Subregulation 18(2) establishes that, if an investigation is taken to be complete within 3 months or less, the safety investigation levy is payable when the inspection is taken to be complete. Subregulation 18(3) establishes that, for longer investigations, the safety investigation levy is payable in instalments: one at the end of each 3 months period, starting when the inspection starts, and a final payment when the inspection is taken to be complete.

Subregulation 18(4) requires the Safety Authority to notify the operator that payment is due, within 14 days of the dates established by subregulations (2) and (3). Subregulation 18(5) clarifies that a notification is valid even if it is late. Subregulation 18(6) establishes that the levy is due 30 days after notification.

Division 4 - Administration

Regulation 19 - Safety Authority must keep records

This regulation requires the Safety Authority to make records of the costs and expenses that are incurred in the incremental cost for an inspection, both prior to reaching the threshold and subsequently. The records must be kept for 7 years, and must be made available to the operator to whom they relate (either available for inspection, or provided as copies on request).

PART 4 - SAFETY CASE LEVY - COMMONWEALTH WATERS

Division 1 - Preliminary

Regulation 20 - Definitions for Part 4

The regulation provides definitions for particular terms relevant to Commonwealth waters and this Part.

The following terms are defined as having the same meaning as in section 7 of the OPSL Act:

-       facility;

-       operator;

-       proposed facility; and

-       safety case in force in relation to a facility.

The term mobile facility means a facility of a kind mentioned in Schedule 2 to the Regulations.

The term variable-rating facility is defined as meaning a facility mentioned in item 2 of the table in item 2.3 of Schedule 1 to the Regulations. These facilities are ones for which the amount of the safety case levy will vary according to the activities that are being conducted at the facility.

The Note clarifies that facility includes a proposed facility, and that a levy is imposed on a facility that has a safety case in force even if the facility is not yet located in Commonwealth waters. This note is needed because, although a safety case is not required before construction or installation of the facility has commenced in Commonwealth waters, operators may seek earlier acceptance of a safety case. For example the operator of a mobile drilling facility that is located outside Australia may wish to have an accepted safety case so that it can effectively compete for business in Australia.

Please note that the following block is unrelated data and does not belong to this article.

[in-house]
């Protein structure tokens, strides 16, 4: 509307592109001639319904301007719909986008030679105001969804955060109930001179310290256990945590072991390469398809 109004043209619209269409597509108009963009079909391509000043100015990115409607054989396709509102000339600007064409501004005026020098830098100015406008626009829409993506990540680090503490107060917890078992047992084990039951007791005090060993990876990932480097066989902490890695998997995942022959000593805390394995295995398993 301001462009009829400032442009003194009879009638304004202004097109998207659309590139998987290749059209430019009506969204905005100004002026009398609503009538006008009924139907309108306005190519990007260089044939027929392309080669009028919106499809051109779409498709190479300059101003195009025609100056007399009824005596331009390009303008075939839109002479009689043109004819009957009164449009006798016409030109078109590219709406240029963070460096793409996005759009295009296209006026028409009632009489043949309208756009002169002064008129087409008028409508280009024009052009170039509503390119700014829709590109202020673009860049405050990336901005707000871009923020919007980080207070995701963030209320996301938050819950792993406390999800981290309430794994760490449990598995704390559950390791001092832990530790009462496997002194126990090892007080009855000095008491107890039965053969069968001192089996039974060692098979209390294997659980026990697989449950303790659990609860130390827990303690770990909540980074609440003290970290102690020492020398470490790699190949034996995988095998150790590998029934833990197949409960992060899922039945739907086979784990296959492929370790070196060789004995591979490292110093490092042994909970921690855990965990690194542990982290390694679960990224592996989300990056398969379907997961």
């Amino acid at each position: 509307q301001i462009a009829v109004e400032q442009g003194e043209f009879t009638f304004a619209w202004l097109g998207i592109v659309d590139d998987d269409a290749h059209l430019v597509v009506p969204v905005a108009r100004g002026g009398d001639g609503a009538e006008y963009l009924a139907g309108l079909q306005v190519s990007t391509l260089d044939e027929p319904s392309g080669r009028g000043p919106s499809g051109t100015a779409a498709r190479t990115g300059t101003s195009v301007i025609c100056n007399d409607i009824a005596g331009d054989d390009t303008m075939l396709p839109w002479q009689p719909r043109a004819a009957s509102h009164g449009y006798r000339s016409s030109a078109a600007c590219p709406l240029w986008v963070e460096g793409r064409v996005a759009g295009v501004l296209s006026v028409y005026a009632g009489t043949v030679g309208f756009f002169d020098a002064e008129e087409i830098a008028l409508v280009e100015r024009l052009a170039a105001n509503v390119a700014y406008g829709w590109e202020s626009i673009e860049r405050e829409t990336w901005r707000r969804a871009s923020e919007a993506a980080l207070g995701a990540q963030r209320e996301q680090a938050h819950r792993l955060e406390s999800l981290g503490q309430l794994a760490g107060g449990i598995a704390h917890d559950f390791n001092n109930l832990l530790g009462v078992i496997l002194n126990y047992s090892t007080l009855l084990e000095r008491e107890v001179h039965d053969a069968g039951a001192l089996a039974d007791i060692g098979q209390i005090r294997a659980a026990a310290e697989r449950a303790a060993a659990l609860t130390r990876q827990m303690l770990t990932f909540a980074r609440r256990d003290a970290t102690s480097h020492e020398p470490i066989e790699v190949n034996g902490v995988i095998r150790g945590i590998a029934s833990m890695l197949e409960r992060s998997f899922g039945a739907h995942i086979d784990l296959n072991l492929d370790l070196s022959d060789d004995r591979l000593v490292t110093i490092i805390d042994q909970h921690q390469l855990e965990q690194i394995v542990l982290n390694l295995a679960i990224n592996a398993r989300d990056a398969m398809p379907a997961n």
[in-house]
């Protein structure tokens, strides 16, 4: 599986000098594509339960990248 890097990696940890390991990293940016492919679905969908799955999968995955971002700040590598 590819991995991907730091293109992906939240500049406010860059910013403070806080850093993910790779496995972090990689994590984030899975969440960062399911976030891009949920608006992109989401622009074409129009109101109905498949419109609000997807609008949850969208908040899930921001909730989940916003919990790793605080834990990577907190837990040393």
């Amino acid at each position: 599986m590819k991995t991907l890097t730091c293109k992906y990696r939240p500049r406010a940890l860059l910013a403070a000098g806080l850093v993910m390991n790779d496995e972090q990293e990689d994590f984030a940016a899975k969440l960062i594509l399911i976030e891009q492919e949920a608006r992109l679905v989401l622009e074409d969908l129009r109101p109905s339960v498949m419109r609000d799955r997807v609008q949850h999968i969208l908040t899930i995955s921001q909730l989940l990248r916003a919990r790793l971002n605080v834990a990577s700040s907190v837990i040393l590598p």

Division 2 - Working out safety case levy

Regulation 21 - Amount of safety case levy

Subregulation 21(1) establishes that the amount of the safety case levy in relation to a facility is the "facility amount" plus the "Safety Management System amount"(SMS amount), worked out in accordance with Schedule 1. The Note clarifies that an operator only has to pay one SMS amount regardless of how many facilities under the management and control of that operator have safety cases in force.

Subregulation 21(2) provides that if a mobile facility moves from designated coastal waters to Commonwealth waters during the year then the facility amount in Commonwealth waters is set to zero. This has the effect of ensuring that an operator is not charged twice for the same facility in one year.

Subregulation 21(3) ensures that if a safety case has been accepted in relation to a proposed facility, but the proposed facility has yet to enter Safety Authority waters, then no levy is payable. The levy will only apply when that facility enters Safety Authority waters.

The division of the levy into two amounts is an equity measure. Under the Petroleum (Submerged Lands) (Management of Safety on Offshore Facilities) Regulations 1996, a safety case must comprise descriptions of the facility itself, a "formal safety assessment" for the facility and the safety management system. Whilst the descriptions of the facility and of the formal safety

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assessment might be specific to the facility, it is common for an operator to develop a safety management system that is common to all of that operator's facilities. Consequently, once a full review of the safety management system that applies to a number of facilities has been done, this would not normally need to be repeated for subsequent facilities sharing a common safety management system. For subsequent facilities, in relation to the safety management system, the Safety Authority would focus most of its activity on how the system is implemented on these facilities rather than a full assessment of the safety management system. The proportional reduction in regulatory activity for the second and subsequent facilities is therefore reflected in the structure of the safety case levy that is established through this regulation.